The real question is, do you get a color that looks like what you wanted, regardless of the manufacturer? "Color is so subjective," Yeo said, and "at the end of the day people should be happy… even if you start with color matching and it guided you [to the color you end up choosing]." I wouldn't have found Soot if I hadn't started with Railings, so my color match experiment was totally worth it.

Should you do it? The bad news.

There are some things to keep in mind, McGarity said. First, if you don't like it, "you cannot return custom colors." So there's a nice chunk of change gone if you change your mind. (That said, there's a thriving market for offloading custom paints on Facebook Marketplace or Craigslist, she noted, so maybe it's not a total loss.)

If it does work and you love it, you may run into trouble a couple years down the road if you have to do a touch-up. "Sometimes you can come back and they make the custom color again and it matches pretty well," she said. "But the same thing happens with dye lots in carpet and upholstery—even if they use the same formula it might not match." Then you're back to square one.

But if you must...

Sometimes you're just determined to match a color. Don't feel bad about taking a competitor's swatch in to the store, McGarity said. "Consumers think they have to be sneaky, they act subversive about it," she said, "but it's super okay. Go around to paint stores and collect swatches and narrow it down."

And if there is no swatch? I love the red living room walls in our house and want to repaint them the same thing when we get around to repairing the cracks in the plaster. Where do you start? Take a chunk out of the wall?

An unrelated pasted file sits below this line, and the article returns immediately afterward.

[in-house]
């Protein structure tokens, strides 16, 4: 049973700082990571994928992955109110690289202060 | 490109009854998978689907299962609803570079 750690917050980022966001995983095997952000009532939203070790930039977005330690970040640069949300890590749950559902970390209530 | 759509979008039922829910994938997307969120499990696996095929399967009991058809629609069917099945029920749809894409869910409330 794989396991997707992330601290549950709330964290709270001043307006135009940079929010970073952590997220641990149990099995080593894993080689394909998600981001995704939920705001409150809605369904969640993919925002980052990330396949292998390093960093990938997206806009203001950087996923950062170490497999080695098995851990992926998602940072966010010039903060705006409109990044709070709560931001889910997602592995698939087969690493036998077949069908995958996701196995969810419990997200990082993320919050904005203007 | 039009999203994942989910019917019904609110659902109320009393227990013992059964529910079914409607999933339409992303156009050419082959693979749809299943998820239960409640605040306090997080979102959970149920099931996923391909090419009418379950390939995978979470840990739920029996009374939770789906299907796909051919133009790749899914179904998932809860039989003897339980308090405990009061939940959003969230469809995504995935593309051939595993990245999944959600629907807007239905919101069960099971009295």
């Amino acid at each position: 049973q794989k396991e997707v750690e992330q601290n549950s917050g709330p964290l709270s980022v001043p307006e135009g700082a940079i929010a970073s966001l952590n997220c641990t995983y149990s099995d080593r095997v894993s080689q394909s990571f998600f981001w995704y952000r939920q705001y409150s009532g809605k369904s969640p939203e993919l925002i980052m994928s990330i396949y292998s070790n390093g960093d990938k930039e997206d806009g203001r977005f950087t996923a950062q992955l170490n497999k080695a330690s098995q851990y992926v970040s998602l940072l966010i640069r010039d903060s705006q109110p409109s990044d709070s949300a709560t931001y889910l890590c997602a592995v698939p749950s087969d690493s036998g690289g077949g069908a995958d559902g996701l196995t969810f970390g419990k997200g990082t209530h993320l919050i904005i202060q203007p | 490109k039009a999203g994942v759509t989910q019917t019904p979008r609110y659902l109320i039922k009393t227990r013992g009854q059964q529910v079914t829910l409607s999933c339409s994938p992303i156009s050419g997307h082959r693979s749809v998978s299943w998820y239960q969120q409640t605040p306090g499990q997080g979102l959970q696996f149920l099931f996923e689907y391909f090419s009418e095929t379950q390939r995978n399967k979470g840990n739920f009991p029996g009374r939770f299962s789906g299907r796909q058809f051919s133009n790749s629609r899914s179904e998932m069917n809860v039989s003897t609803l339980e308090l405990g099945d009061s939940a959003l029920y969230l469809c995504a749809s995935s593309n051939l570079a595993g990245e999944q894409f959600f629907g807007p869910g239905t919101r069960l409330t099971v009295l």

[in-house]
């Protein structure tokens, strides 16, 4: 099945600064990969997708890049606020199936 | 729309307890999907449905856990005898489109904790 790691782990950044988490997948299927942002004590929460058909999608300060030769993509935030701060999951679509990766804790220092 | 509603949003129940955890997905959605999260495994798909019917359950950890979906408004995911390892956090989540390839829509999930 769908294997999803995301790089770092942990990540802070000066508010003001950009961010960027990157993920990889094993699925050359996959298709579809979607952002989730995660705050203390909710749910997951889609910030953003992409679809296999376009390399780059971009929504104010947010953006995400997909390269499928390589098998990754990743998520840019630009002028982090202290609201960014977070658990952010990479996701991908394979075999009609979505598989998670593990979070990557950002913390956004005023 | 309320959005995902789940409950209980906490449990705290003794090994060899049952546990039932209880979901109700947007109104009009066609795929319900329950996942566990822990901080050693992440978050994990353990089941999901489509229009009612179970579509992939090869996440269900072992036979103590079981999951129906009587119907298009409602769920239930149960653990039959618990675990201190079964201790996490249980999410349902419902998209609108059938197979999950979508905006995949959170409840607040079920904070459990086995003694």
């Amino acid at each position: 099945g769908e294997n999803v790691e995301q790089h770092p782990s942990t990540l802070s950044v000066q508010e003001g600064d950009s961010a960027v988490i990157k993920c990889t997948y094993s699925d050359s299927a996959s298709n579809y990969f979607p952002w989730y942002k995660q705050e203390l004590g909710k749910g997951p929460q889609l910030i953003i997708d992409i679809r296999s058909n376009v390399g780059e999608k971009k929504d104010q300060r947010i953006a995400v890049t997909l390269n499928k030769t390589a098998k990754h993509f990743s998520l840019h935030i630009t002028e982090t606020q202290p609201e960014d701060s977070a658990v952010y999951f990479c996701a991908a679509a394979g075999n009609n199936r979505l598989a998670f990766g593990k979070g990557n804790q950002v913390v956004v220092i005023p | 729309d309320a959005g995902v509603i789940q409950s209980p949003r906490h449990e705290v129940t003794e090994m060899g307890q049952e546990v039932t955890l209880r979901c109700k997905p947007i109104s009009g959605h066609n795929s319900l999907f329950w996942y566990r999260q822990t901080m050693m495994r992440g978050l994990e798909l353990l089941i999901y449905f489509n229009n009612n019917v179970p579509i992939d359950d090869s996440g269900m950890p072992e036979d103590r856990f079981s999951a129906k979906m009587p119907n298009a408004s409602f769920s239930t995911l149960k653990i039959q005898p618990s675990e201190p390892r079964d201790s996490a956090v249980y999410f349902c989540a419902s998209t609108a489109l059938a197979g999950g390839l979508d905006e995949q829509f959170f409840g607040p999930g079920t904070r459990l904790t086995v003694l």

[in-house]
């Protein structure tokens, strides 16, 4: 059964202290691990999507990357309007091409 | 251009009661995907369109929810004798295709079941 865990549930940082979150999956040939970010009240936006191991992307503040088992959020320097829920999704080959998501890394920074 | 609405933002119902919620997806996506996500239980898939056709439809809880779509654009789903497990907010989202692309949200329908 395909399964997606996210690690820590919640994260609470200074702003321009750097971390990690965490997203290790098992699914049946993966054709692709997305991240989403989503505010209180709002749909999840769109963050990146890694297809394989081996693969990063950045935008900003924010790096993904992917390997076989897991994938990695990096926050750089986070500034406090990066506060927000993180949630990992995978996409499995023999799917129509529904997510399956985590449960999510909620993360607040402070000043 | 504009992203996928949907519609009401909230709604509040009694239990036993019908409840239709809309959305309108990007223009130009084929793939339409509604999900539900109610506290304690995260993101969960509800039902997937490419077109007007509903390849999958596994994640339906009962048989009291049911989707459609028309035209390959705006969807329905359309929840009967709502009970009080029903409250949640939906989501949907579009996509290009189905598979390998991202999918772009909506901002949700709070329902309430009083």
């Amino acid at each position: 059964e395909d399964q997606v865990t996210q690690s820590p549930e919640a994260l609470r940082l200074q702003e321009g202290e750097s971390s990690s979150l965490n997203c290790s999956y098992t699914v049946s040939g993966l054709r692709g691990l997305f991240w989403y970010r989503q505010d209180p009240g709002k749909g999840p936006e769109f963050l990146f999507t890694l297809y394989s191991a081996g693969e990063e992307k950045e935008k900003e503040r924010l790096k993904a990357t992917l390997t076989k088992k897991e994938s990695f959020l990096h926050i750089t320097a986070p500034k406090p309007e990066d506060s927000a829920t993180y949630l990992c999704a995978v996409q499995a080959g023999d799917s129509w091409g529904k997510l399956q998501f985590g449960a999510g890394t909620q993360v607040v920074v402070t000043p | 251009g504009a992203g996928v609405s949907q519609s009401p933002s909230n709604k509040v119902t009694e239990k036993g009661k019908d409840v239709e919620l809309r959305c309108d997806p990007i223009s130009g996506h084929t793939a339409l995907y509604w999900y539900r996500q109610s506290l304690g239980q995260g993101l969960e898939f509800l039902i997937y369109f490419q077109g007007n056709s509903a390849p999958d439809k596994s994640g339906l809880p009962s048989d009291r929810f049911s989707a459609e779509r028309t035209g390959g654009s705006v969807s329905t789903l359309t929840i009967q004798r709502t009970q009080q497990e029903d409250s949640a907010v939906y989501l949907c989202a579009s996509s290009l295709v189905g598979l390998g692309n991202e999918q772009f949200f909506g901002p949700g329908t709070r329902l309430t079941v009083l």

"That can work," McGarity said, but "I've had better success taking pictures and printing a couple copies. As phone technology has improved that process is getting easier."

You can also use an app. Benjamin Moore's Color Capture will tell you their closest match, Yeo said, and other manufacturers also offer color tools.

If you use your phone camera, Yeo cautioned, "keep in mind your phone wasn't invented to calculate color. Anything in the visual space can be altered by the light, the time of day. It's definitely a good place to start but always do a visual check after."

And if you're getting really advanced and trying to match a material like fabric? "It's not going to be the same every time," she said. "And different materials can have different sheen."

Both experts agreed: after starting with a digital tool, move onto using your own eyes. "A swatch deck is really gonna get you pretty close," McGarity said. "If you're in a home with existing paint you may grab twenty different swatches and see how close you can get with that, you might get pretty darn close."

Just remember. Whatever you choose, test it, test it, test it. And if you don't like it on half a wall, you're not going to like it better in the whole room, McGarity said. Cut your losses and start over.